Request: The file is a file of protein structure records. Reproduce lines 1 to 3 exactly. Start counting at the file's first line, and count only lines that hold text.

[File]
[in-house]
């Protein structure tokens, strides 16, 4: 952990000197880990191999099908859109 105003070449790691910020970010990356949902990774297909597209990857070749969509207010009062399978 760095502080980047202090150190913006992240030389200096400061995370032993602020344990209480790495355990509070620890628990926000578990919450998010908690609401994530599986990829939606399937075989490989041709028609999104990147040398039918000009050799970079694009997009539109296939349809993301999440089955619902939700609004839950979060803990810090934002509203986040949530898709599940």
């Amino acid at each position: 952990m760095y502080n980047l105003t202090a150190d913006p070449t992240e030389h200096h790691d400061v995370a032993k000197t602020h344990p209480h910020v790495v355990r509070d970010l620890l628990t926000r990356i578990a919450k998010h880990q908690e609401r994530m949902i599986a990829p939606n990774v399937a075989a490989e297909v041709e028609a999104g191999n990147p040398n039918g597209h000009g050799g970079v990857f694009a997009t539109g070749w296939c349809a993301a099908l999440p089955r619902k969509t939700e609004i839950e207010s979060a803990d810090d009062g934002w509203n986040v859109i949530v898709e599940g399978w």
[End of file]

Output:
[in-house]
């Protein structure tokens, strides 16, 4: 952990000197880990191999099908859109 105003070449790691910020970010990356949902990774297909597209990857070749969509207010009062399978 760095502080980047202090150190913006992240030389200096400061995370032993602020344990209480790495355990509070620890628990926000578990919450998010908690609401994530599986990829939606399937075989490989041709028609999104990147040398039918000009050799970079694009997009539109296939349809993301999440089955619902939700609004839950979060803990810090934002509203986040949530898709599940």
């Amino acid at each position: 952990m760095y502080n980047l105003t202090a150190d913006p070449t992240e030389h200096h790691d400061v995370a032993k000197t602020h344990p209480h910020v790495v355990r509070d970010l620890l628990t926000r990356i578990a919450k998010h880990q908690e609401r994530m949902i599986a990829p939606n990774v399937a075989a490989e297909v041709e028609a999104g191999n990147p040398n039918g597209h000009g050799g970079v990857f694009a997009t539109g070749w296939c349809a993301a099908l999440p089955r619902k969509t939700e609004i839950e207010s979060a803990d810090d009062g934002w509203n986040v859109i949530v898709e599940g399978w």